A single quote from this book probably explains all we need to know about why God won¿t go away:So impressive are the health benefits of religion ¿ that after reviewing more than a thousand studies on the impact of religion upon health, Dr. Harold Koenig of Duke University Medical Center recently told The New Republic, that ¿Lack of religious involvement has an effect on mortality that is equivalent to forty years of smoking one pack of cigarettes per day.What more evidence do we need that evolution has wired us for religion? The subtitle is Brain Science & The Biology of Belief, and the back cover copy promises, ¿This fascinating, eye-opening book dares to explore both the miracle and the biology of our enduring relationship with God.¿The book begins with a short overview of the brain; in particular, the orientation association area that defines the ¿self.¿ The authors believe this area is extremely important in the brain¿s sense of mystical and religious experiences.Religion is far from new. The graves and shrines of the Neanderthals are the earliest known evidence of religious behavior. As soon as hominids began to behave like human beings, they began to wonder and worry about the deepest mysteries of existence¿and found resolutions for those mysteries in the stories we call myths. This observation is central to the authors¿ quest for understanding our religious need. Why would the human mind compel us, in every culture and throughout time, to seek answers to our most troubling problems in myth?The book next discusses ritual, mysticism, and the mind¿s search for absolutes ¿ for the ¿realer than real.¿ Our minds are drawn by the intuition of a deeper reality, an utter sense of oneness with the Absolute. God, say the authors, will not go away, so long as we are capable of sensing something more.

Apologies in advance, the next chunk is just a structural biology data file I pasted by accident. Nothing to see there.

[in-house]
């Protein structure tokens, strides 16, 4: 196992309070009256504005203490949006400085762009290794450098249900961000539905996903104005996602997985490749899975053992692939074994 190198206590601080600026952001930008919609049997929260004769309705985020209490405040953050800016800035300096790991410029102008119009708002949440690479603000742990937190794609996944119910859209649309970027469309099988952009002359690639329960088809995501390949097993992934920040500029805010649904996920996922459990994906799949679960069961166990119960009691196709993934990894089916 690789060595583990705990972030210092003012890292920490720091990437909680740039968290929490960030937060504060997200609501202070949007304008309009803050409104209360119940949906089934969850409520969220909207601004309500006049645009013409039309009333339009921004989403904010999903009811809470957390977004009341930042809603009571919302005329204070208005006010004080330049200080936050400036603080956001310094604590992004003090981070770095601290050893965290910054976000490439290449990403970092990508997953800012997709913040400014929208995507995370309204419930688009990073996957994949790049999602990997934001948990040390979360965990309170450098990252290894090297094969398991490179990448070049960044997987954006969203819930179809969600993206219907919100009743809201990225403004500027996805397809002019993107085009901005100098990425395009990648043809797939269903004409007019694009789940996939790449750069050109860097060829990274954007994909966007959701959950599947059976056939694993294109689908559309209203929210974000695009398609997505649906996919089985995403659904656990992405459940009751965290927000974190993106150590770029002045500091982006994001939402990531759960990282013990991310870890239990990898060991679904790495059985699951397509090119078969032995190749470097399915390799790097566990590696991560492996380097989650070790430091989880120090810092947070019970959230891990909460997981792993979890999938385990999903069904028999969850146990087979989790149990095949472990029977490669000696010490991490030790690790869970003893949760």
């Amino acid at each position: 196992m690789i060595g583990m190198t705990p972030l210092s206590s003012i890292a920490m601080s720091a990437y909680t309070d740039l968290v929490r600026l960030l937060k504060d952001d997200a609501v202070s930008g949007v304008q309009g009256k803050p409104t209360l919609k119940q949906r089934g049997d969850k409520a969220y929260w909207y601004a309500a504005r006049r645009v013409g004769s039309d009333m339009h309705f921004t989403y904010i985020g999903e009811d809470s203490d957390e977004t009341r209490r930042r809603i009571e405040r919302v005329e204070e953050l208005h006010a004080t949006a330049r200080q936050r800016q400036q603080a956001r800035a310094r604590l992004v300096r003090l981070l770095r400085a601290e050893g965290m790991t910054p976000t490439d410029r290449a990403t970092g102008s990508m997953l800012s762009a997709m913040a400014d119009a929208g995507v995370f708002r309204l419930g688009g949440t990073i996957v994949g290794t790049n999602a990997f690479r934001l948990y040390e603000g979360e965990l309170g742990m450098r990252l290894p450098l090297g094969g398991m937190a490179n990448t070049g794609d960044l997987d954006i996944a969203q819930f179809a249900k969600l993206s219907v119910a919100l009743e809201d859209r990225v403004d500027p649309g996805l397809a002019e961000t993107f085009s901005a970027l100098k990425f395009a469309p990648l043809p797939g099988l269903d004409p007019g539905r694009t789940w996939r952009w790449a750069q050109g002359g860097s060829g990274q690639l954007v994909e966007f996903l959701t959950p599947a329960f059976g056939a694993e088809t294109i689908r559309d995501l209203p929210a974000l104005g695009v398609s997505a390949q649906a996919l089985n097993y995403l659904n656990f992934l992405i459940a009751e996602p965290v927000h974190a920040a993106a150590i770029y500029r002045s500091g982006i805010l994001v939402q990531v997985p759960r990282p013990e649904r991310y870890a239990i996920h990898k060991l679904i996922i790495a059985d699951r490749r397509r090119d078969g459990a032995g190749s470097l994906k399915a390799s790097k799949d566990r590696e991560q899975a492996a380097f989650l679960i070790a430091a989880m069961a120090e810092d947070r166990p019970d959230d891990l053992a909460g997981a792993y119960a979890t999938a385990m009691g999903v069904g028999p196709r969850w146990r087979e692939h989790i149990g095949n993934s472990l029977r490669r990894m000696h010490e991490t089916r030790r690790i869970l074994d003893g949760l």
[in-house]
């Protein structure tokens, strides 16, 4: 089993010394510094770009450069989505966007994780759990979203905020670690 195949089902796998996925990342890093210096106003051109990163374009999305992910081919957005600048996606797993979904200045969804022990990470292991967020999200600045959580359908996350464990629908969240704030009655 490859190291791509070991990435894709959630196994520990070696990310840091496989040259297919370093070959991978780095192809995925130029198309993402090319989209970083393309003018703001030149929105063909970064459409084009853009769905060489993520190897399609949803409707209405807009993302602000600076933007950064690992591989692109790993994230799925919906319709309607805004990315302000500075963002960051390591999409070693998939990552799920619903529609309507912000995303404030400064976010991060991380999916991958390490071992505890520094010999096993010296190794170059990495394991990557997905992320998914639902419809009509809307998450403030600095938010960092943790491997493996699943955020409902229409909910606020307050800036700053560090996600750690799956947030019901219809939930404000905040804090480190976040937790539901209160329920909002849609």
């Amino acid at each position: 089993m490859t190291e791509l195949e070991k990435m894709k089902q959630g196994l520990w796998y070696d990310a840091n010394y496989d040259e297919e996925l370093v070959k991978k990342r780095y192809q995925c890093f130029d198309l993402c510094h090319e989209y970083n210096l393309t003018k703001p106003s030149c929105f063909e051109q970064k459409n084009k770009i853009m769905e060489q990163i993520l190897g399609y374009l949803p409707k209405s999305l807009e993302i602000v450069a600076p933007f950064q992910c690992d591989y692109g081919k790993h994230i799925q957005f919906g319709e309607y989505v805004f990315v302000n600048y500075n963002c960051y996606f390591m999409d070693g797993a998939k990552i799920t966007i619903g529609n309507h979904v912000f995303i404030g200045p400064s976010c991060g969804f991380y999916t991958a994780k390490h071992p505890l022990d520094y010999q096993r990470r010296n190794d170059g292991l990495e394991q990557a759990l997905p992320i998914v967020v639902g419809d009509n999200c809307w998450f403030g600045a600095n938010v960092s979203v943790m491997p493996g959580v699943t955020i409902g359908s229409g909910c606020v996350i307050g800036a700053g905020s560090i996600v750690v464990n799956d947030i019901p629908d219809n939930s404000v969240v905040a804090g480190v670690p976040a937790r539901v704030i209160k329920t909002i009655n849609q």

angella.beshara on LibraryThing More than 1 year ago
At times it is slightly repetitive in an academic way (clearly states the thesis repeatedly) but there is enough variety in topics (meditation, myth,personal gods) to keep it interesting. The background in brain physiology was so clearly explained it made me feel smart while I was reading it (but don't quiz me on it now, please). Overall the authors make a sound, thoughtful argument for the biological capacity for spiritual experiences that is thought provoking and inspiring.
librarythingaliba on LibraryThing More than 1 year ago
This book was very thought provoking. I expected it to be more of a Dawkinian approach to squash religion with science, and was pleasantly surprised to find that it has a much more even-handed approach to the traditional dichotomy, making a real concerted effort to bridge the divide. The book basically centers around the attention and orientation centers of the brain, and the principle that certain events/behaviors can deafferent them (or shut them down), providing an extra-sensory experience. As opposed to taking a radical scientific standpoint (i.e. this proves there is no god) the authors suggest that perhaps during these mystical "altered states" (which we all attain periodically in varying degrees) we are in fact perceiving a truer reality than our own. Their arguments are often driven by conjecture, although still backed by scientific evidence, and make for great contemplation.